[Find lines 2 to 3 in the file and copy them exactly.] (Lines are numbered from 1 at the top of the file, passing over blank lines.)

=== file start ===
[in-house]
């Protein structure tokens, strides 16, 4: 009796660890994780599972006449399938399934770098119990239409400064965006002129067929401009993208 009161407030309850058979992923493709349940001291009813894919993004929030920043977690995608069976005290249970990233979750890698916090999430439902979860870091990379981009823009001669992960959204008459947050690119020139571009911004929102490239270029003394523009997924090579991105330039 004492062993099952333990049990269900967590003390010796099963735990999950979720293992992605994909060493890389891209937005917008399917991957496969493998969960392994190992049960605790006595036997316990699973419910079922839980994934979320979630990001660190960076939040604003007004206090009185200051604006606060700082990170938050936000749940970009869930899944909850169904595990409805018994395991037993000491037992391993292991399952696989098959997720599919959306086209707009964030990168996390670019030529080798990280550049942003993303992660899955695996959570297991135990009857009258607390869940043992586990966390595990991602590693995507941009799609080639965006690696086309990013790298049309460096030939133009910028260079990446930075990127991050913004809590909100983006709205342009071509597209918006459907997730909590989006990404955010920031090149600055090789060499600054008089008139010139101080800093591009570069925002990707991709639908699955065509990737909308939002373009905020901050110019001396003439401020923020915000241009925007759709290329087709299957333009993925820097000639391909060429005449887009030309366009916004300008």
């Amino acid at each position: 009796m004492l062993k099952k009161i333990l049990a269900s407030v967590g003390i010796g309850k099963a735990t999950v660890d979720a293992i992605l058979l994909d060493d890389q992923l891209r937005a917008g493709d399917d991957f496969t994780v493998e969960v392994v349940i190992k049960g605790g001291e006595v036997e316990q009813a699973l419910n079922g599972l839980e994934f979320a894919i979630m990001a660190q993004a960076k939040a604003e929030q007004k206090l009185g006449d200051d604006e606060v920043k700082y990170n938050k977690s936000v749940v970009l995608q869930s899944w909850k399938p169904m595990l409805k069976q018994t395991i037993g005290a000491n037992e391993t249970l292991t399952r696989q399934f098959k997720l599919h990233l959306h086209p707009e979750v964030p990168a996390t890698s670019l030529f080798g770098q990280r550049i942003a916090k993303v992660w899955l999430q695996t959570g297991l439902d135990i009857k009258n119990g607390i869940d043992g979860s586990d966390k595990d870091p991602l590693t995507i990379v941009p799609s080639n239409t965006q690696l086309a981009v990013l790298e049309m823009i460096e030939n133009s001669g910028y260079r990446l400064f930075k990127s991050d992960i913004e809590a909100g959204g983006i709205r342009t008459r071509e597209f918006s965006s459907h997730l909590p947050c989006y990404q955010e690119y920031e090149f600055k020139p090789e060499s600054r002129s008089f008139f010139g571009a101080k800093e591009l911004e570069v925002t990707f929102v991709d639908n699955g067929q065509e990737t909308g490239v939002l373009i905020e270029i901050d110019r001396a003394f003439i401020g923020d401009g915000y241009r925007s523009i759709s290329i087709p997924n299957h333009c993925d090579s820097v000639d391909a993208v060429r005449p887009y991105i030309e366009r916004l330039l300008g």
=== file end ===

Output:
């Protein structure tokens, strides 16, 4: 009796660890994780599972006449399938399934770098119990239409400064965006002129067929401009993208 009161407030309850058979992923493709349940001291009813894919993004929030920043977690995608069976005290249970990233979750890698916090999430439902979860870091990379981009823009001669992960959204008459947050690119020139571009911004929102490239270029003394523009997924090579991105330039 004492062993099952333990049990269900967590003390010796099963735990999950979720293992992605994909060493890389891209937005917008399917991957496969493998969960392994190992049960605790006595036997316990699973419910079922839980994934979320979630990001660190960076939040604003007004206090009185200051604006606060700082990170938050936000749940970009869930899944909850169904595990409805018994395991037993000491037992391993292991399952696989098959997720599919959306086209707009964030990168996390670019030529080798990280550049942003993303992660899955695996959570297991135990009857009258607390869940043992586990966390595990991602590693995507941009799609080639965006690696086309990013790298049309460096030939133009910028260079990446930075990127991050913004809590909100983006709205342009071509597209918006459907997730909590989006990404955010920031090149600055090789060499600054008089008139010139101080800093591009570069925002990707991709639908699955065509990737909308939002373009905020901050110019001396003439401020923020915000241009925007759709290329087709299957333009993925820097000639391909060429005449887009030309366009916004300008």
């Amino acid at each position: 009796m004492l062993k099952k009161i333990l049990a269900s407030v967590g003390i010796g309850k099963a735990t999950v660890d979720a293992i992605l058979l994909d060493d890389q992923l891209r937005a917008g493709d399917d991957f496969t994780v493998e969960v392994v349940i190992k049960g605790g001291e006595v036997e316990q009813a699973l419910n079922g599972l839980e994934f979320a894919i979630m990001a660190q993004a960076k939040a604003e929030q007004k206090l009185g006449d200051d604006e606060v920043k700082y990170n938050k977690s936000v749940v970009l995608q869930s899944w909850k399938p169904m595990l409805k069976q018994t395991i037993g005290a000491n037992e391993t249970l292991t399952r696989q399934f098959k997720l599919h990233l959306h086209p707009e979750v964030p990168a996390t890698s670019l030529f080798g770098q990280r550049i942003a916090k993303v992660w899955l999430q695996t959570g297991l439902d135990i009857k009258n119990g607390i869940d043992g979860s586990d966390k595990d870091p991602l590693t995507i990379v941009p799609s080639n239409t965006q690696l086309a981009v990013l790298e049309m823009i460096e030939n133009s001669g910028y260079r990446l400064f930075k990127s991050d992960i913004e809590a909100g959204g983006i709205r342009t008459r071509e597209f918006s965006s459907h997730l909590p947050c989006y990404q955010e690119y920031e090149f600055k020139p090789e060499s600054r002129s008089f008139f010139g571009a101080k800093e591009l911004e570069v925002t990707f929102v991709d639908n699955g067929q065509e990737t909308g490239v939002l373009i905020e270029i901050d110019r001396a003394f003439i401020g923020d401009g915000y241009r925007s523009i759709s290329i087709p997924n299957h333009c993925d090579s820097v000639d391909a993208v060429r005449p887009y991105i030309e366009r916004l330039l300008g």